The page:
Adults, ages 75 and older, and “frontline essential workers” should receive the COVID-19 vaccine in phase 1b, the CDC Advisory Committee on Immunization Practices (ACIP) said Sunday.
In a 13-1 vote, the ACIP voted for an interim recommendation for phase 1b and phase 1c of COVID-19 vaccination. Phase 1c is comprised of adults 65-74, adults 16-64 with high-risk medical conditions, and all other essential workers.
Frontline essential workers are defined as first responders, education, food and agriculture, manufacturing, corrections workers, U.S. Postal Service workers, public transit workers, and grocery store workers, according to the Cybersecurity and Infrastructure Security Agency (CISA). A frontline essential worker is someone in a sector essential to the functioning of society and are at “substantially higher risk of exposure to SARS-CoV-2.”
“This is without a doubt the hardest vote I have taken in my 6-and-a-half years on the committee,” said ACIP Chair Jose Romero, MD. Many committee members also expressed concern and upset at the idea of allocating COVID-19 vaccines, and said they hope that vaccine supply will improve so that all who want a vaccine can get it.
Henry Bernstein, DO, of Zucker School of Medicine at Hofstra/Northwell Cohen Children’s Medical Center in New Hyde Park, New York, was the lone dissenter, saying while he was supportive of phase 1b, he felt the science around COVID-19 morbidity and mortality and “the inclusion of the 65 and older group in phase 1b made more sense to me.”
Other committee members noted the number of adults, ages 65 and older, would exceed the amount of vaccine available when phase 1b is scheduled to roll out.
Adults, ages 75 and older, were not initially in phase 1b when ACIP met to discuss allocation recommendations in late November, but CDC staff noted this group accounts for 25% of COVID-19-associated hospitalizations, and risk of in-hospital death from COVID-19 increased with age.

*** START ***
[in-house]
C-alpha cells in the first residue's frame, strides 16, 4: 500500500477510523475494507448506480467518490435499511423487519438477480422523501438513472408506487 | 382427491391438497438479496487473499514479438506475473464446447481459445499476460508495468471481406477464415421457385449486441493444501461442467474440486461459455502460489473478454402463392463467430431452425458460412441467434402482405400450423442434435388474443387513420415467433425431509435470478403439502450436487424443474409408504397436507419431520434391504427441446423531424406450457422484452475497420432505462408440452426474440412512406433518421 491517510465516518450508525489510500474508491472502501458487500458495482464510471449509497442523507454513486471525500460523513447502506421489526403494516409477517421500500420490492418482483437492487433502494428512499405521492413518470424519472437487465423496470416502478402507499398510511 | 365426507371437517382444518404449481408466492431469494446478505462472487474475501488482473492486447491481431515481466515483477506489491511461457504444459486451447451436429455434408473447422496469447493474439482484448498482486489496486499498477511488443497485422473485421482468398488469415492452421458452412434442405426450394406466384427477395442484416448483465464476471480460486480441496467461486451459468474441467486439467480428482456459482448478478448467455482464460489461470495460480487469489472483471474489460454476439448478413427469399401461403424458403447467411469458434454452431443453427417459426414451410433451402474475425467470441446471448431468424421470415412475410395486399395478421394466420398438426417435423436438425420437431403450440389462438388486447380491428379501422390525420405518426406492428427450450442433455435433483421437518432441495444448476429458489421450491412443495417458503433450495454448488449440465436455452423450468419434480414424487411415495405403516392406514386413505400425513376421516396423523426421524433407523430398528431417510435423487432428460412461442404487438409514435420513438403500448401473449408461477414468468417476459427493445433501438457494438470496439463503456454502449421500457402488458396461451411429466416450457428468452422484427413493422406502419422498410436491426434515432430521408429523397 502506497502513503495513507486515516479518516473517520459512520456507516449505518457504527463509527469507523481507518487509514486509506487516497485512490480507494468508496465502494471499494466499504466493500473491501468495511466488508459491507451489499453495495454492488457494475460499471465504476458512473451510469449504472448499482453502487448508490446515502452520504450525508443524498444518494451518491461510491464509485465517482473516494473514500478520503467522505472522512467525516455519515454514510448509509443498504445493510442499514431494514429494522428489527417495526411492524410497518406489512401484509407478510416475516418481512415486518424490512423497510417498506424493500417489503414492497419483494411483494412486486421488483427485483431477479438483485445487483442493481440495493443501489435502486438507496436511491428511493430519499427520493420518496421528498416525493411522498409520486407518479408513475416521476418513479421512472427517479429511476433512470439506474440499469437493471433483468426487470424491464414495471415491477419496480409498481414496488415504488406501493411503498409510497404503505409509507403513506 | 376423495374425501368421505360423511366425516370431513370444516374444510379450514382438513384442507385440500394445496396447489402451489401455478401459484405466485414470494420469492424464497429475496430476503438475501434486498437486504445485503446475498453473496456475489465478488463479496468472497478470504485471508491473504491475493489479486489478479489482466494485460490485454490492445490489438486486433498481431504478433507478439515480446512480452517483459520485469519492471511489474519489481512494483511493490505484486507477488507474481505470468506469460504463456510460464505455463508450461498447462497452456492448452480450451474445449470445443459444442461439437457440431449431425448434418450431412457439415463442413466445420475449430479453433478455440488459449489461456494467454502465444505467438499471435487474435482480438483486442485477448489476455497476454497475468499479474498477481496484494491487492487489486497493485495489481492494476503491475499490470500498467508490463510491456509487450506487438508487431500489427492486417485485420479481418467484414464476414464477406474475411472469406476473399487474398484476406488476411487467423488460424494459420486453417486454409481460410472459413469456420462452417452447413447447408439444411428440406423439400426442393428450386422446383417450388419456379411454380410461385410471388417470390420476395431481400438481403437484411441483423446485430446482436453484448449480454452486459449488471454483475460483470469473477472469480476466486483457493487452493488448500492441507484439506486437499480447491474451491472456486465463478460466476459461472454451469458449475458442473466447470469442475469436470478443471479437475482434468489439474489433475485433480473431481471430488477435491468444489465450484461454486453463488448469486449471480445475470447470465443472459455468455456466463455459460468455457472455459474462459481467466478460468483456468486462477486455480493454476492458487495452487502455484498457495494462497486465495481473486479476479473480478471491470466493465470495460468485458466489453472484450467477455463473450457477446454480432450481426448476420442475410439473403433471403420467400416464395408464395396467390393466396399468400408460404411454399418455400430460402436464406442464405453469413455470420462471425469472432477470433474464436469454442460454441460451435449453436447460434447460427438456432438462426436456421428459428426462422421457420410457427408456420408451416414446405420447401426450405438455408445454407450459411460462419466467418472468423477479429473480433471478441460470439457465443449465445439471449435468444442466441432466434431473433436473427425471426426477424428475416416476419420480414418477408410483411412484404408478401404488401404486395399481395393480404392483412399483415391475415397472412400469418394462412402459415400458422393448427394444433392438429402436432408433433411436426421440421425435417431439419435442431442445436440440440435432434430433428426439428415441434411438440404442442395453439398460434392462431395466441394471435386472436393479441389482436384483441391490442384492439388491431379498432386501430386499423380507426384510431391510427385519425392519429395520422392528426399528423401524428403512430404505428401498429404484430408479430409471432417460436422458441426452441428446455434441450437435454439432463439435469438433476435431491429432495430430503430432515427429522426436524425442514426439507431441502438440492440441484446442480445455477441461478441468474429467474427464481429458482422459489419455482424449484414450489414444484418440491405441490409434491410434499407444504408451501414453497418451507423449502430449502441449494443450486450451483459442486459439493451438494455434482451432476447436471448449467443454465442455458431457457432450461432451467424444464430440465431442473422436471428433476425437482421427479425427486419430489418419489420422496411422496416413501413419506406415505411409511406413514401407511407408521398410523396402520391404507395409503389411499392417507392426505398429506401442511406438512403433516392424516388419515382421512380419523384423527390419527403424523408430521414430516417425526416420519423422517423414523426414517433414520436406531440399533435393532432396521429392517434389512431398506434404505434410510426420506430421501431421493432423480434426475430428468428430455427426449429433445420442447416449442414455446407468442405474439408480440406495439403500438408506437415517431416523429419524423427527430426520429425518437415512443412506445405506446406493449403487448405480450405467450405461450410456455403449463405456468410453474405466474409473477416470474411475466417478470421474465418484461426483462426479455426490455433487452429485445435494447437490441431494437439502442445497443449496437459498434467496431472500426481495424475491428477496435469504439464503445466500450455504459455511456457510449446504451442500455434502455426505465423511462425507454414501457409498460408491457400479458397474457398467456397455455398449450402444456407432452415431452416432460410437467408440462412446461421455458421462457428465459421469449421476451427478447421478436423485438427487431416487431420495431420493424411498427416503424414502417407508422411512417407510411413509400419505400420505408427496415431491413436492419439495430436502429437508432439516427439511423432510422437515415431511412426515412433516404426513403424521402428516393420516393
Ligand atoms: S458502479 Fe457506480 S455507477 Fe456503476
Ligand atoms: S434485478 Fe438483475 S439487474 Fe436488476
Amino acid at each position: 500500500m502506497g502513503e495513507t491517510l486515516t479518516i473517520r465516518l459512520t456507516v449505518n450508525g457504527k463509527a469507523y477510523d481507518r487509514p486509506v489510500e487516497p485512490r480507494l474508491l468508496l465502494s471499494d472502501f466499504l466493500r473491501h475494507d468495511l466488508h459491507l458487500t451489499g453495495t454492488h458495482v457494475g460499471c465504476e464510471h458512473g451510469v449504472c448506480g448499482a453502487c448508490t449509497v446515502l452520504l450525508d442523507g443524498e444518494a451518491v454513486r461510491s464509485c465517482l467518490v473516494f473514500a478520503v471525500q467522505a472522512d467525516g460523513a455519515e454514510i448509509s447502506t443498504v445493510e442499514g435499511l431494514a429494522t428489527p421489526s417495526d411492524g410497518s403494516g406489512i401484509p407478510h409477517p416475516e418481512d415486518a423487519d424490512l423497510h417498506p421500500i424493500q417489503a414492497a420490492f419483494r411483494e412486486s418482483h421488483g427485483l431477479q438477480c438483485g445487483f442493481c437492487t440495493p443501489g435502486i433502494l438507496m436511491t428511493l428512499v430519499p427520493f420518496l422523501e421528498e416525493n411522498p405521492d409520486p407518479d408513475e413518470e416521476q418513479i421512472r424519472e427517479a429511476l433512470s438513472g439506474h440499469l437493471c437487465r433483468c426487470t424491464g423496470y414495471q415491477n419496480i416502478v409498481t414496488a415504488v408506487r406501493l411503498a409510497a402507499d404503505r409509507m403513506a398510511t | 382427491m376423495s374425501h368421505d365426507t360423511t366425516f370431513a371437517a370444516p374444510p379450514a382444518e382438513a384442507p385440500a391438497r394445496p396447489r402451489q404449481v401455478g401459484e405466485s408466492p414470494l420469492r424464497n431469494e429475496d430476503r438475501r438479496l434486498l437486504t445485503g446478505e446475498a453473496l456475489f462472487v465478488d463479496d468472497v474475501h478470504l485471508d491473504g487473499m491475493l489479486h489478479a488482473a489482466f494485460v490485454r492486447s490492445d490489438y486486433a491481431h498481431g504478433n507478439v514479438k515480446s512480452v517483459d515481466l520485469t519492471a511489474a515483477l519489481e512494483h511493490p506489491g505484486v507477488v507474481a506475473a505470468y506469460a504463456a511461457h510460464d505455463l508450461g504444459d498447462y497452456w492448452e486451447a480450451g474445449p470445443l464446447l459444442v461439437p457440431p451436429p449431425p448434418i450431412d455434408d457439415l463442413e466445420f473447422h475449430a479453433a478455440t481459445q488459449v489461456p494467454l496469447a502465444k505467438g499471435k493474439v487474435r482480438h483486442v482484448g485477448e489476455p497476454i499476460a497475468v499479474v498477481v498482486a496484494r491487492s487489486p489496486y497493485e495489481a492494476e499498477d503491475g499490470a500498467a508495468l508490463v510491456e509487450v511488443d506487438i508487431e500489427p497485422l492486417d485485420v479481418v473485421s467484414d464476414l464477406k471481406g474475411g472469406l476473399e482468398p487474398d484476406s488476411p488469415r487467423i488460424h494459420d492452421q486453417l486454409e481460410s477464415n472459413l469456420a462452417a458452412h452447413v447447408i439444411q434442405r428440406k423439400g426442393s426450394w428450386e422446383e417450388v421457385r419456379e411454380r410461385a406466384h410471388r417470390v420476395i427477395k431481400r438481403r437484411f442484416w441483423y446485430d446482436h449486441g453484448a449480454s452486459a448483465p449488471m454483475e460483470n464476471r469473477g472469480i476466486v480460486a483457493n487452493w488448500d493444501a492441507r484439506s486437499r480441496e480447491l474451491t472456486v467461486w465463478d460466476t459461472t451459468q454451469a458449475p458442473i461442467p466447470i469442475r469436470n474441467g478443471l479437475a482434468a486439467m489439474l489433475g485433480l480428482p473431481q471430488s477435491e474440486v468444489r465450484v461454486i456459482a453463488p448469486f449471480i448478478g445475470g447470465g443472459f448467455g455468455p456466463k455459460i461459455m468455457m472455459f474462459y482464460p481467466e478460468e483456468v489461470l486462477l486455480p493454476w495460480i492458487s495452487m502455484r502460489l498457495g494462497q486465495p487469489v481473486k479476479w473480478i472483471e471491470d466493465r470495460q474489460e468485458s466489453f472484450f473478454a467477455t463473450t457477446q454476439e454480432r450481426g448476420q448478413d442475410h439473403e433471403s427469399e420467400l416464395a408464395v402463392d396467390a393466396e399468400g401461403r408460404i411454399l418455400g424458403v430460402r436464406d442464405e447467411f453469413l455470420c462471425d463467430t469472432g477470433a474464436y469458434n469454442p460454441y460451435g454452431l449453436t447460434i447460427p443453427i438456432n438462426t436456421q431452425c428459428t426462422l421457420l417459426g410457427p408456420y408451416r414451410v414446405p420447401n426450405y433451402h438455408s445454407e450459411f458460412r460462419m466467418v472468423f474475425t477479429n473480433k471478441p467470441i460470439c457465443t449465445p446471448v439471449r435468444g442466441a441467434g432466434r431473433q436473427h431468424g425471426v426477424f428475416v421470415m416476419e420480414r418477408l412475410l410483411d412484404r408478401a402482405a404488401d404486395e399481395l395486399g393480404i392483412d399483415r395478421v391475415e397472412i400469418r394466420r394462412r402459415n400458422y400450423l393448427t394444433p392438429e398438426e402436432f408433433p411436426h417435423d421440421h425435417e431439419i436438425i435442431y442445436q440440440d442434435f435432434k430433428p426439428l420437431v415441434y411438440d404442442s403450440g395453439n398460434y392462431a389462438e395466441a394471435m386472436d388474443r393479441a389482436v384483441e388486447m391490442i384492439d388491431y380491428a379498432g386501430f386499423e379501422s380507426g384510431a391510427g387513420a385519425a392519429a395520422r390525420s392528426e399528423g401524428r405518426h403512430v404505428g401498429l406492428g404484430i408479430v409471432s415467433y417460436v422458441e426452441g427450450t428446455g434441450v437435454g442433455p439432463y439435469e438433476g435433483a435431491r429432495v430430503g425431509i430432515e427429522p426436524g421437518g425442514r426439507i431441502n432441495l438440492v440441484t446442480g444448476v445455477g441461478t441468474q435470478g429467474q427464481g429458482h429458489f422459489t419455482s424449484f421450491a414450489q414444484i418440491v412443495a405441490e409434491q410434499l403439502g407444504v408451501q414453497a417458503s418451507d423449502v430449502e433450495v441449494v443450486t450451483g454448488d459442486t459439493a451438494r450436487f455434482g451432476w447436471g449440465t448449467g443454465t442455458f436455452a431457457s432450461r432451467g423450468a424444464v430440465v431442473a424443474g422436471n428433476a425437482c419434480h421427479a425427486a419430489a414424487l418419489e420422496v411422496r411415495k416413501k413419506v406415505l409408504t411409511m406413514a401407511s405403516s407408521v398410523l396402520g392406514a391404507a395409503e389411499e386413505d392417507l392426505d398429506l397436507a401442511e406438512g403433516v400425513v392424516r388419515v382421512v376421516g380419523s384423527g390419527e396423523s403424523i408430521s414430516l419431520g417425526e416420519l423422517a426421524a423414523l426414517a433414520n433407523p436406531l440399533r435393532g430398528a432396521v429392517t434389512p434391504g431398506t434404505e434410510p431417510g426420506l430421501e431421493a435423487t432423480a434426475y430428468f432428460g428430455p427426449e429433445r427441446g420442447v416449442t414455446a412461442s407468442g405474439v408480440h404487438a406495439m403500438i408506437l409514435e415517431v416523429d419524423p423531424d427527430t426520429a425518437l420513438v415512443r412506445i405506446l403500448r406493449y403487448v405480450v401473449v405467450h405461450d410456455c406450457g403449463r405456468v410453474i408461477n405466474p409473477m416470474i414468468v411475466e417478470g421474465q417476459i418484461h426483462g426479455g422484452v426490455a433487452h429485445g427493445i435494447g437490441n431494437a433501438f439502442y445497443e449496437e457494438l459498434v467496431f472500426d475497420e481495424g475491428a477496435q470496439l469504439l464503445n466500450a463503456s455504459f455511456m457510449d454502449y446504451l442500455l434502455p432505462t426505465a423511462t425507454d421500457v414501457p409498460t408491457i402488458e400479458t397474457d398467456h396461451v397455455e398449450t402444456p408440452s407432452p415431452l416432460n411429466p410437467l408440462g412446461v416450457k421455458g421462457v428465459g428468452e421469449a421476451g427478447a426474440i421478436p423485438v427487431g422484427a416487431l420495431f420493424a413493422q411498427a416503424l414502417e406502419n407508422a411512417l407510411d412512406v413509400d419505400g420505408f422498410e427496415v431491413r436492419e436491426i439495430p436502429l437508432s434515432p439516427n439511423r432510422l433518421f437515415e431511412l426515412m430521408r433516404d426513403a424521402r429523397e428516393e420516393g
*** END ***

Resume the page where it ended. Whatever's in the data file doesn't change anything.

When looking at frontline essential workers, they noted jurisdictions may choose to vaccinate those living in congregate settings, such as prisoners and people in homeless shelters, in phase 1b (similar to how long-term care facility residents are being vaccinated along with healthcare workers in phase 1a).
Non-frontline essential workers who were recommended for phase 1c included those in transportation and logistics, food service, construction, finance, information technology and communication, energy, media, legal, and public safety, as well as waste and wastewater.
There was little debate over phase 1b, but some committee members objected to the broadness of phase 1c, expressing concern that some younger non-frontline essential workers might be vaccinated before older adults with higher COVID-19 morbidity and mortality.
Pablo Sanchez, MD, of the Research Institute at Nationwide Children’s Hospital in Columbus, Ohio, said he wanted to see older frontline workers, ages 65-74, moved ahead of the younger frontline workers or even adults who had retired.
Nancy Messonnier, MD, director of CDC National Center of Immunization and Respiratory Diseases, said guidance for subprioritzation within the groups would be addressed in the clinical considerations, “with the hopes that at least being able to articulate the rationale” to decide “who gets in front and who gets in back.”
As always, recommendations from ACIP are not considered final until they are published in the Morbidity and Mortality Weekly Report (MMWR), which CDC staff said should happen this week. They added ACIP may hold another meeting between now and its regularly scheduled meeting in February, likely on additional COVID-19 vaccines.
Moderna Green Light; Anaphylaxis Update
ACIP held another meeting Saturday, where the committee voted 11-0, with three abstentions due to conflicts of interest, to recommend the Moderna COVID-19 vaccine for adults, ages 18 and older, under the terms of the FDA emergency use authorization (EUA). FDA issued an EUA for the Moderna vaccine late Friday, making it the second vaccine to be authorized.
This interim recommendation is now official with publication in MMWR on Sunday.
CDC staff also provided an update on cases of anaphylaxis and severe allergic reactions associated with the Pfizer/BioNTech vaccine. As of December 18, there were six cases under investigation meeting Brighton Collaboration criteria for anaphylaxis. These case reports are undergoing clinical case review by CISA, they said. One case had a history of anaphylaxis following rabies vaccination.
There was no geographic pattern to these incidents, so CDC staff said it is unlikely to be related to a specific vaccine production lot. CDC staff confirmed all cases were in adults younger than age 65, but offered no further details.
They pointed to the clinical considerations document about anaphylaxis and COVID-19 vaccination, although committee members suggested that may need to be reevaluated once vaccination in “other settings” starts.